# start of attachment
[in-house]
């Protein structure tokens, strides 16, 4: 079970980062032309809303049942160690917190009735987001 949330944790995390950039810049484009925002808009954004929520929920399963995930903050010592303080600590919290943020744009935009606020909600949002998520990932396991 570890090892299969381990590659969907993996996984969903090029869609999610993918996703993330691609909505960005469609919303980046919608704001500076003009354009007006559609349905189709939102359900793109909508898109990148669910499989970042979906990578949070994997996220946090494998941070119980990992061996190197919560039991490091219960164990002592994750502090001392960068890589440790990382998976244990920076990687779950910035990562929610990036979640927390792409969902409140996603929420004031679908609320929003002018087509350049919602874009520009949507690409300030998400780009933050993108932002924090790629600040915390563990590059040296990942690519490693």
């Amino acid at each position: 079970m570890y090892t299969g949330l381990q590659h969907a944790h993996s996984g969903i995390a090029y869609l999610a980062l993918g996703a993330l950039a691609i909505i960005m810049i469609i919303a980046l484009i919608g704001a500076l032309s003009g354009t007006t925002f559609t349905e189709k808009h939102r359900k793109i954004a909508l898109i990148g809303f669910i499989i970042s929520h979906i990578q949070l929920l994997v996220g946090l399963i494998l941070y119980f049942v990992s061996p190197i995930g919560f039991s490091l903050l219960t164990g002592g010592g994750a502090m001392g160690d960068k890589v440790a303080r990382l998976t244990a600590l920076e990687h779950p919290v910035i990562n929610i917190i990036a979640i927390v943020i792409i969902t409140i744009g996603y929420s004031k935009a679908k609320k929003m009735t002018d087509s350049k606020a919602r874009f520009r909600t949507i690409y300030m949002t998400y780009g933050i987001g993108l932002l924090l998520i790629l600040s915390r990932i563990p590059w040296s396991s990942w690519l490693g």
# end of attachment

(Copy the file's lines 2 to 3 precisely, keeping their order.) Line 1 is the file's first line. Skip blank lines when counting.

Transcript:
């Protein structure tokens, strides 16, 4: 079970980062032309809303049942160690917190009735987001 949330944790995390950039810049484009925002808009954004929520929920399963995930903050010592303080600590919290943020744009935009606020909600949002998520990932396991 570890090892299969381990590659969907993996996984969903090029869609999610993918996703993330691609909505960005469609919303980046919608704001500076003009354009007006559609349905189709939102359900793109909508898109990148669910499989970042979906990578949070994997996220946090494998941070119980990992061996190197919560039991490091219960164990002592994750502090001392960068890589440790990382998976244990920076990687779950910035990562929610990036979640927390792409969902409140996603929420004031679908609320929003002018087509350049919602874009520009949507690409300030998400780009933050993108932002924090790629600040915390563990590059040296990942690519490693």
């Amino acid at each position: 079970m570890y090892t299969g949330l381990q590659h969907a944790h993996s996984g969903i995390a090029y869609l999610a980062l993918g996703a993330l950039a691609i909505i960005m810049i469609i919303a980046l484009i919608g704001a500076l032309s003009g354009t007006t925002f559609t349905e189709k808009h939102r359900k793109i954004a909508l898109i990148g809303f669910i499989i970042s929520h979906i990578q949070l929920l994997v996220g946090l399963i494998l941070y119980f049942v990992s061996p190197i995930g919560f039991s490091l903050l219960t164990g002592g010592g994750a502090m001392g160690d960068k890589v440790a303080r990382l998976t244990a600590l920076e990687h779950p919290v910035i990562n929610i917190i990036a979640i927390v943020i792409i969902t409140i744009g996603y929420s004031k935009a679908k609320k929003m009735t002018d087509s350049k606020a919602r874009f520009r909600t949507i690409y300030m949002t998400y780009g933050i987001g993108l932002l924090l998520i790629l600040s915390r990932i563990p590059w040296s396991s990942w690519l490693g």